London Nail Bombs: against fascism and democracy
The nail bombs planted in Brixton, Brick Lane and Soho were vicious attacks aimed at terrorising the population. Such atrocities are typical of the vile ways that the servants of capitalism use in attempts to intimidate people and make them live in fear.
In denouncing this terrorist brutality we reject entirely any claim to sympathy from all those mouthpieces of the bourgeoisie who have rushed to deliver their condemnations as utter hypocrisy. Jack Straw said of the Soho bomb that "this is a terrible outrage committed by people with no humanity". William Hague said it was "appalling and barbaric". After the Brick Lane bomb John Tyndall of the extreme-right British National Party said that those responsible should be hanged.
What hypocrisy! Not just from Tyndall, but from all the other voices of the bourgeoisie. They pretend they care about what happens to people on the streets of London as British aircraft continue bombing raids on Iraq and Yugoslavia. We entirely reject any claims from the bourgeoisie that it has 'sympathy' with the victims of the atrocities - whether in London, Belgrade or Baghdad. We remind the working class in Britain particularly that the British bourgeoisie, with a long history as "people with no humanity", has been at the forefront of the development and sale of armaments, particularly in the fields of nuclear, biological and chemical warfare.
The British bourgeoisie also has a long history of using fascism to justify its actions. During the Second World War the 'fight against fascism' and the 'defence of democracy' were used in the mobilisation in the Allied countries against the Axis powewers. Today, with the bombing of Iraq and Yugoslavia, Saddam and Milosevic are portrayed as dictatorial, anti-democratic figures who pursue the same sort of policies as Hitler with their persecution of, respectively, the Kurds and the Kosovan Albanians.
On the 'home front' the propaganda against the nail bombers doesn't only focus on their disgusting weapons, it depicts them as enemies of democracy. In the immediate aftermath of the Soho bombing the Labour Left, in particular, used their antifascist credentials in the defence of the capitalist state. Paul Boateng denounced those who were intent on attacking democracy and insisted that no one could be allowed to overthrow the democratic capitalist state. Ken Livingstone called for the beefing up of the state and the reorientation of the security services. They all made it quite clear that anyone who challenged bourgeois democracy - not just fascists - would be subject to the full force of the capitalist state.
Who benefits from the bombs?
In WR 222 we wrote about the use of the Macpherson inquiry into the murder of Stephen Lawrence and how the bourgeoisie would use its report to strengthen the police and other parts of the state's apparatus of repression. It is useful to recall the very first of the inquiry's 70 recommendations which expressed the need of the bourgeoisie "to increase trust and confidence in policing amongst minority ethnic communities".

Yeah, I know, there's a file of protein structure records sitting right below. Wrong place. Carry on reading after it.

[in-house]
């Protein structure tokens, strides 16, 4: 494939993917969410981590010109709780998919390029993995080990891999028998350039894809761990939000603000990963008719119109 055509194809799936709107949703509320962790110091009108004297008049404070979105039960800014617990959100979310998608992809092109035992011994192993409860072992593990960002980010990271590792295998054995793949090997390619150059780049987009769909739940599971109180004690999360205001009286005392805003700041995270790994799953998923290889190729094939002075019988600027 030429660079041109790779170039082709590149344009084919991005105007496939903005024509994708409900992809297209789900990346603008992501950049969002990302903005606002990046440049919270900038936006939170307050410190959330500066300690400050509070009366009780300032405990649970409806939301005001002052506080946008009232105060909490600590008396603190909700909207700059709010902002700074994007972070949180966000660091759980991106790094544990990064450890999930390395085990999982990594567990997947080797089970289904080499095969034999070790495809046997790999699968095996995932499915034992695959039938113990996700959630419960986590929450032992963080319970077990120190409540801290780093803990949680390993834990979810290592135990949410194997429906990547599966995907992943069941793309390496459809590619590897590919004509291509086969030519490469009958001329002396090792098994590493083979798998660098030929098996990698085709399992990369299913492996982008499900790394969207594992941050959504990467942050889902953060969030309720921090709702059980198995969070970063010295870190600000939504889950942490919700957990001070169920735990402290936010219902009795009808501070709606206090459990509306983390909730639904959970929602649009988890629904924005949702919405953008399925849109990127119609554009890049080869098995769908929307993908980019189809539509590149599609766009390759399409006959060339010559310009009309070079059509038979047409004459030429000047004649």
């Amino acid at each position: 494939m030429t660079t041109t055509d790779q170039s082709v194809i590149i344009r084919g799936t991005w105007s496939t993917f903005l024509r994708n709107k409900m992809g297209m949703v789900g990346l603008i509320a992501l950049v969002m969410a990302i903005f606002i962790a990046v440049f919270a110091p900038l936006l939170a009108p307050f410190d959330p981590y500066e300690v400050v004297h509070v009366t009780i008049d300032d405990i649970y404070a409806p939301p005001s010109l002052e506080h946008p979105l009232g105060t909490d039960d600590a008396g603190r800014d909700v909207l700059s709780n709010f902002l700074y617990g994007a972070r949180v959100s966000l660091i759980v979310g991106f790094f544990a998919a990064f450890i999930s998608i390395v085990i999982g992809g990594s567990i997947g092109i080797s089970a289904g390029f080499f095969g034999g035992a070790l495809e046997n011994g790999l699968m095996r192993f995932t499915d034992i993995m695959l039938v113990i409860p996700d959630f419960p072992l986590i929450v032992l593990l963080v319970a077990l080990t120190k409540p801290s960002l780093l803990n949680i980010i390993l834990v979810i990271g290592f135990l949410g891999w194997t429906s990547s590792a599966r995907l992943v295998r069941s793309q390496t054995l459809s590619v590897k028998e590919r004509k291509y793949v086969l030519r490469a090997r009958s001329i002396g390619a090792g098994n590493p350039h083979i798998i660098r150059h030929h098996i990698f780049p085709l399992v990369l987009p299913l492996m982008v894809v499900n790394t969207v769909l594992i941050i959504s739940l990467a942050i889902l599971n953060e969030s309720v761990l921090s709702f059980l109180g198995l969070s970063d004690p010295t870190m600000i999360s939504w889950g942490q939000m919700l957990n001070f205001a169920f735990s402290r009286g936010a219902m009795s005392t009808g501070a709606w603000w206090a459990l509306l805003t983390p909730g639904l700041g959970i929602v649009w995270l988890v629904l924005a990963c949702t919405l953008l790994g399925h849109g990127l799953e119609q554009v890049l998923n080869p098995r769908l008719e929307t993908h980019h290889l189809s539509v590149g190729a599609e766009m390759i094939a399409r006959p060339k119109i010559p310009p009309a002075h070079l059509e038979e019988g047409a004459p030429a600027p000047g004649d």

In the aftermath of the first two nail bombs there was a widespread increase in overt policing. The complaints of liberals and 'community leaders' against the police were that they have not done enough, that they didn't do anything to prevent the Brick Lane bomb after warnings were received, that they have done more following Jill Dando's murder than they ever did when Stephen Lawrence was killed. When asked to adopt a higher profile the police don't need to be asked twice. But the strengthening of the state doesn't only mean increasing the number of police in the street. It has also meant drawing attention to the more than a million CCTV cameras watching public spaces in Britain. In addition, the police, their various liaison committees and their allies among 'community leaders' have appealed for people to be "eyes and ears" for the police.
So, the repressive powers of the capitalist state have gained the most from the nail bomb campaign. What then of the various fascist groups that have been blamed or claimed responsibility for the bombs, such as Combat 18 and its split-off the White Wolves? Combat 18 - a splinter from the BNP - was lead for some time by a Special Branch informer. From the first claims concerning the Brixton bomb there has been much coverage concerning the infiltratation of fascist groups by security services, Special Branch, Searchlight magazine etc. The press talk of 'infiltration', but the example of Northern Ireland show what that amounts to in practice. Various trials of loyalist 'infiltrators' have shown that the security services' agents are not passive observers but actually call the shots. The most dramatic example of the work of British government agents was the co-ordination in 1974 of the loyalist bomb attacks in Dublin and Monaghan which brought the worst carnage in the last 30 years in Ireland. This ensured the strengthening of repressive powers in the Irish Republic.
In Britain we do not need to delve too deep into the murky world of the fascist right to see that the degree of state infiltration probably means a high degree of state control of nazi groups. Today nail bombs have been used to intimidate and frighten the population and to strengthen the democratic state. The apparatus of the state is being prepared, above all, for future repression against the working class, its struggles and revolutionary minorities. The terrorism of the fascists and the repressive powers of the democratic state are two complimentary weapons of decadent capitalism. Bo 1/5/99